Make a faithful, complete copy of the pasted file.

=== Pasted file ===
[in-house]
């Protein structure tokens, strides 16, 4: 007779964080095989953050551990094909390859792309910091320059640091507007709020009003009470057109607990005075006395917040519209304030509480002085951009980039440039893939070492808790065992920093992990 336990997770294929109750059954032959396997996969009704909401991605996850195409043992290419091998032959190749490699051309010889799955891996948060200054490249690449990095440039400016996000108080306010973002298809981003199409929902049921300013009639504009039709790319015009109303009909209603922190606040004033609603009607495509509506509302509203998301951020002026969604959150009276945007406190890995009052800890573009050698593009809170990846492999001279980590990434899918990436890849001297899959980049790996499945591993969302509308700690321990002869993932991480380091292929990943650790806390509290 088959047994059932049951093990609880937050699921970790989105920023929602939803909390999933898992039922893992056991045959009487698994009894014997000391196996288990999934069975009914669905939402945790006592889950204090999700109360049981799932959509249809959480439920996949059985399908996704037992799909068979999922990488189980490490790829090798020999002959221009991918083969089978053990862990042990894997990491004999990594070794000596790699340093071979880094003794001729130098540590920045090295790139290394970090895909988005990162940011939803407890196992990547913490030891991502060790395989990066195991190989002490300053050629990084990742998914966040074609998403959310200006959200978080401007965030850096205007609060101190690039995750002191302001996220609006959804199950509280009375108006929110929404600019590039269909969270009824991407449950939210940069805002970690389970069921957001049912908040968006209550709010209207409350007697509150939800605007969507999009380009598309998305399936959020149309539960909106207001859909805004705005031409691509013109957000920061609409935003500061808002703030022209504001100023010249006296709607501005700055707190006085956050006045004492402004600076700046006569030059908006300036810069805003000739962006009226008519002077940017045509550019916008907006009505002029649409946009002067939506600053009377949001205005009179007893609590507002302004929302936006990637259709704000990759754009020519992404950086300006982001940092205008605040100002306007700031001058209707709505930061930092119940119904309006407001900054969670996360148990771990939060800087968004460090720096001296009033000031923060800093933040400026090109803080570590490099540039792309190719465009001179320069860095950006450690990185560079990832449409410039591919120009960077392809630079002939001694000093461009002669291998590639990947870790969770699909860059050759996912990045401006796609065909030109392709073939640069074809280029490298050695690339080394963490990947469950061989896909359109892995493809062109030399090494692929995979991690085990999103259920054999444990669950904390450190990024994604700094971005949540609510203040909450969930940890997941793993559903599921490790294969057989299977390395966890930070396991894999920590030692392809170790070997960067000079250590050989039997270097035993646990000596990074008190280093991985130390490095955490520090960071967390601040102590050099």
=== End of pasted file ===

[in-house]
């Protein structure tokens, strides 16, 4: 007779964080095989953050551990094909390859792309910091320059640091507007709020009003009470057109607990005075006395917040519209304030509480002085951009980039440039893939070492808790065992920093992990 336990997770294929109750059954032959396997996969009704909401991605996850195409043992290419091998032959190749490699051309010889799955891996948060200054490249690449990095440039400016996000108080306010973002298809981003199409929902049921300013009639504009039709790319015009109303009909209603922190606040004033609603009607495509509506509302509203998301951020002026969604959150009276945007406190890995009052800890573009050698593009809170990846492999001279980590990434899918990436890849001297899959980049790996499945591993969302509308700690321990002869993932991480380091292929990943650790806390509290 088959047994059932049951093990609880937050699921970790989105920023929602939803909390999933898992039922893992056991045959009487698994009894014997000391196996288990999934069975009914669905939402945790006592889950204090999700109360049981799932959509249809959480439920996949059985399908996704037992799909068979999922990488189980490490790829090798020999002959221009991918083969089978053990862990042990894997990491004999990594070794000596790699340093071979880094003794001729130098540590920045090295790139290394970090895909988005990162940011939803407890196992990547913490030891991502060790395989990066195991190989002490300053050629990084990742998914966040074609998403959310200006959200978080401007965030850096205007609060101190690039995750002191302001996220609006959804199950509280009375108006929110929404600019590039269909969270009824991407449950939210940069805002970690389970069921957001049912908040968006209550709010209207409350007697509150939800605007969507999009380009598309998305399936959020149309539960909106207001859909805004705005031409691509013109957000920061609409935003500061808002703030022209504001100023010249006296709607501005700055707190006085956050006045004492402004600076700046006569030059908006300036810069805003000739962006009226008519002077940017045509550019916008907006009505002029649409946009002067939506600053009377949001205005009179007893609590507002302004929302936006990637259709704000990759754009020519992404950086300006982001940092205008605040100002306007700031001058209707709505930061930092119940119904309006407001900054969670996360148990771990939060800087968004460090720096001296009033000031923060800093933040400026090109803080570590490099540039792309190719465009001179320069860095950006450690990185560079990832449409410039591919120009960077392809630079002939001694000093461009002669291998590639990947870790969770699909860059050759996912990045401006796609065909030109392709073939640069074809280029490298050695690339080394963490990947469950061989896909359109892995493809062109030399090494692929995979991690085990999103259920054999444990669950904390450190990024994604700094971005949540609510203040909450969930940890997941793993559903599921490790294969057989299977390395966890930070396991894999920590030692392809170790070997960067000079250590050989039997270097035993646990000596990074008190280093991985130390490095955490520090960071967390601040102590050099």